Wearing the Attire

Simple Bandhani Salwar Kameez are an everyday wear for many. Sarees with Leheriya patterns are usually worn for day-time ceremonies whereas Ghatchola lehengas & sarees are worn for occasions at night. Bandhej dupattas with plain white Salwar Kameez are very popular among young girls. Bandhej Sarees can also be worn by working women for a perfect style statement, yet keeping it subtle.


The strength of Bandhani is lost if ironed with a high heat setting, therefore, it is advisable to get your Bandhani apparel dry-cleaned and if needed be, ironed with a low heat setting.

Bomkai Sari

Bomkai Sari
Woven on a pit loom, Bomkai, which is also known as Sonepuri, is an extraordinary fabric that results from the confluence of two extremely popular components of the Orissa textile industry. In its simplest, Bomkai can be explained as an extra weft technique on a pit loom.It is an outcome of Ikat and embroidery interwoven into each other. The borders are often in contrasting colors and the pallus marked by intricate threadwork. The motifs on the Bomkai are inspired from nature and tribal art, giving the saree a fascinating look that makes it perfect for aristocracy. Bomkai sarees are available in cotton and silk fabrics.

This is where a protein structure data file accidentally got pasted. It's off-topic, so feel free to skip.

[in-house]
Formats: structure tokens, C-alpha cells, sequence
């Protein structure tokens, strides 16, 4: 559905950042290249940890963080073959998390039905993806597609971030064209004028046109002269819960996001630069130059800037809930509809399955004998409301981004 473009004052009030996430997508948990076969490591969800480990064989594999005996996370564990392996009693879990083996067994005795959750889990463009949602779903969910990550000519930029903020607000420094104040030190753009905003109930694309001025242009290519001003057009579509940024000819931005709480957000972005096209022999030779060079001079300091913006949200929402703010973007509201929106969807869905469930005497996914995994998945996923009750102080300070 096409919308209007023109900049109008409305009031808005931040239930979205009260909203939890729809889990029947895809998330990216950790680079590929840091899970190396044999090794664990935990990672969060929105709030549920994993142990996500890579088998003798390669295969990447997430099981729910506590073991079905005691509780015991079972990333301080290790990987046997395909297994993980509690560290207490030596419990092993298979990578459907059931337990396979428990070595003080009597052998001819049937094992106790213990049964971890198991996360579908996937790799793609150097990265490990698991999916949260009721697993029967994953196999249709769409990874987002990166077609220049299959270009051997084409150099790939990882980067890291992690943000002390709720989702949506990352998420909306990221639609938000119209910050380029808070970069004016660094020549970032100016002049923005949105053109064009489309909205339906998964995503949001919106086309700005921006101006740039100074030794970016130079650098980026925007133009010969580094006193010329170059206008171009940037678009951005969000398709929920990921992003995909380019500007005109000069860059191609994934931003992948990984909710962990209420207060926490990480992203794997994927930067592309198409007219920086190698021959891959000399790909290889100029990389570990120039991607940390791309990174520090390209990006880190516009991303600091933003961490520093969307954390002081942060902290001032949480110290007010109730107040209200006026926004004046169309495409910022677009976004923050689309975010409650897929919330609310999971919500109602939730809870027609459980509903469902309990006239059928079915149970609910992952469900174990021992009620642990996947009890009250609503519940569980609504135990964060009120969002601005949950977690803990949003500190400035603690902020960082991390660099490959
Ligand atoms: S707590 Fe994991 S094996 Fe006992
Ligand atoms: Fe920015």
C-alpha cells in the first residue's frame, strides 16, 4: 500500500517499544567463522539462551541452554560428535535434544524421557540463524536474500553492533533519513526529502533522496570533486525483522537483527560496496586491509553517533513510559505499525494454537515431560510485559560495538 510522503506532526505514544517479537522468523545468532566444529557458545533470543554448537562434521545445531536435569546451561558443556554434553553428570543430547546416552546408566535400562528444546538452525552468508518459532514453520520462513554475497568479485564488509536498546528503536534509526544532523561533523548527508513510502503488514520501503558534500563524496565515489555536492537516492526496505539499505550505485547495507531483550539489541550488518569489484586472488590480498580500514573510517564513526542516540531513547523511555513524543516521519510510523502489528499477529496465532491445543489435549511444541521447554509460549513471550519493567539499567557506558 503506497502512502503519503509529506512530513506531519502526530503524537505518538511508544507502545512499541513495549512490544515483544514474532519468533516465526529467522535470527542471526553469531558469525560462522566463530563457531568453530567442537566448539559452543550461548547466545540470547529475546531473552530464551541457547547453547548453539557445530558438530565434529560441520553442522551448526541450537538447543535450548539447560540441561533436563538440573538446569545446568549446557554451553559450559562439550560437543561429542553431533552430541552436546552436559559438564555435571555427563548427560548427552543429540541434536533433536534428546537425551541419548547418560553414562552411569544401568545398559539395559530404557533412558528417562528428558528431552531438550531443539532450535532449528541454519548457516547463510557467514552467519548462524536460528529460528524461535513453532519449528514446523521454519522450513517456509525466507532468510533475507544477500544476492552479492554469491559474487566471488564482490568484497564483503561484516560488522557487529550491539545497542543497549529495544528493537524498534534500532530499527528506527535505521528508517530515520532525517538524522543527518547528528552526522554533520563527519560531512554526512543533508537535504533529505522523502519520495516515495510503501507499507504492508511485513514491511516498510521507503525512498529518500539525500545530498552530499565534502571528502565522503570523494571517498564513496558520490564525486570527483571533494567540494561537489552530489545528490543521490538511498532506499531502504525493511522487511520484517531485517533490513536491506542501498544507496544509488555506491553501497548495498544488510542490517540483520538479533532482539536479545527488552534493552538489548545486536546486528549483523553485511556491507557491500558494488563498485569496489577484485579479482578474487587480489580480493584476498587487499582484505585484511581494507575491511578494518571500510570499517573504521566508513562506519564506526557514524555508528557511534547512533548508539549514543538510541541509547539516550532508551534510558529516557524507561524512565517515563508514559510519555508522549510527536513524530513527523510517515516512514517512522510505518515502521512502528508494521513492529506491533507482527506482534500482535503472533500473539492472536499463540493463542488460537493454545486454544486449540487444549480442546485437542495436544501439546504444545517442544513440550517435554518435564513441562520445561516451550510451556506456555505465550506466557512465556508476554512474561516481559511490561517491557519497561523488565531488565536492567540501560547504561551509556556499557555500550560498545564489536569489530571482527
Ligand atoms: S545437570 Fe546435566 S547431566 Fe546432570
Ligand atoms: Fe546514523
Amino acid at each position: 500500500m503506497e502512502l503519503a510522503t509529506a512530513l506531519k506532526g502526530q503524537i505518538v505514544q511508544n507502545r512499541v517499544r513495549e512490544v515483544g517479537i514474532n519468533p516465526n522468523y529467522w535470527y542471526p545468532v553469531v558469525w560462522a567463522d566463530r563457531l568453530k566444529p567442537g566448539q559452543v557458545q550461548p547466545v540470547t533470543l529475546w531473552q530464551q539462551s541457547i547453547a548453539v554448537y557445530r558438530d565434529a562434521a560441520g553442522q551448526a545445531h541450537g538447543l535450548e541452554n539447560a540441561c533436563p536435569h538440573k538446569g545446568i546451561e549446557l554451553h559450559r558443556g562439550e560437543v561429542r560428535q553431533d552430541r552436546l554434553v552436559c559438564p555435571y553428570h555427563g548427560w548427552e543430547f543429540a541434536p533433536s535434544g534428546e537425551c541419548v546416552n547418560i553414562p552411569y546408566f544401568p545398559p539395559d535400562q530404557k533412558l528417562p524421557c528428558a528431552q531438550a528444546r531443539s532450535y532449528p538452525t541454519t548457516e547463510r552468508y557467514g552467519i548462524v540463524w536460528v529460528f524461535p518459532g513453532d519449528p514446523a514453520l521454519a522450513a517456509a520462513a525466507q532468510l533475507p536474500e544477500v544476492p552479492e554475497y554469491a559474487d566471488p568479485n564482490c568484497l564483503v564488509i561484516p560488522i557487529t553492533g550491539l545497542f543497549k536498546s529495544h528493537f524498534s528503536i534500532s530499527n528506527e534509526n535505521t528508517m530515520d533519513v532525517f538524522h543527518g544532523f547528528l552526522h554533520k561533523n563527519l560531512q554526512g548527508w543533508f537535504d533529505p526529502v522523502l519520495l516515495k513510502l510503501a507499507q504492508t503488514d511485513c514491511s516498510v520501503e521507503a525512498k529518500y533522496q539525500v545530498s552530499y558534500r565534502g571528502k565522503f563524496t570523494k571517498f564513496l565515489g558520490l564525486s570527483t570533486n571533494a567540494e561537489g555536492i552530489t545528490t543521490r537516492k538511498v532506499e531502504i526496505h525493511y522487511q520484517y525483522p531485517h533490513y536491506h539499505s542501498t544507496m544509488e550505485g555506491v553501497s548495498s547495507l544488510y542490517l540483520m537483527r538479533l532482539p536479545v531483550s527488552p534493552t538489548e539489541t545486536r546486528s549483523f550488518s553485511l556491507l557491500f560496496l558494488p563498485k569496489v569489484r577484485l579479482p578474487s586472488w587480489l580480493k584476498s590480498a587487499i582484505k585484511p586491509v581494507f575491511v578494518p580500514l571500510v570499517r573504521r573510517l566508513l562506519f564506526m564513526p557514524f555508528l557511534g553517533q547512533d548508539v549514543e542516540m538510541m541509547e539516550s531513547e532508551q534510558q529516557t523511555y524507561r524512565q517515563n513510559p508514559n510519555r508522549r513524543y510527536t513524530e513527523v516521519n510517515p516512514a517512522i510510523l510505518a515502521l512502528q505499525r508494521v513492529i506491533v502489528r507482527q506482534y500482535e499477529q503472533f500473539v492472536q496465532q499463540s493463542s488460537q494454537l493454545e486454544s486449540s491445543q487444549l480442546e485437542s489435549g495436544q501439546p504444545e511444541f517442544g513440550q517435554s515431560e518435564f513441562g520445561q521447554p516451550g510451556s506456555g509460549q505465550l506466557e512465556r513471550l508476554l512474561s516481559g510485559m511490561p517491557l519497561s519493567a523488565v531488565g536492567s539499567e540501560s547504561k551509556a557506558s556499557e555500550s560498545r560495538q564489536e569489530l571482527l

Origin and History

The historical significance of Bomkai emerges from the fact that Bomkai is one of the traditional faces of a designer Orissa; and, showcases the adept works of an artisan. Also known as Sonepuri the embroidered cloth is a type of saree that was first crafted in the southern coastal parts of Orissa. Undoubtedly then, the fabric carried an essence of the ensembles that originated on the shores. While most of the coastal areas of Southern Orissa are involved in the creation of Bomkai sarees, it is in Sonepur that the prettiest of the fabric facades are found.

Locally known as ‘Bandha’ Bomkai concept of sarees is a part of the Orissan culture since 600 B.C. An outcome of Ikat and embroidery interweaved into each other, Bomkai is a magnificent innovation that has taken over the textile industry and gives it a global push. Traditionally worn as an auspicious attire by the Brahmins of the South during rituals, Bomkai or Sonepuri today is counted amongst one of the most highly thought of attires in the state of Orissa and an illustrious one in other parts of the country.


It’s the creativity and the love of the people for Bomkai that sparks innumerable concepts within the domain of Bomkai industries. Innumerable varieties of Bomkai have been introduced till date by people belonging to the Southern parts of Orissa. Some of the most popular ones though include Sonepuri, Pasapali, Barpali, and Bapta saris.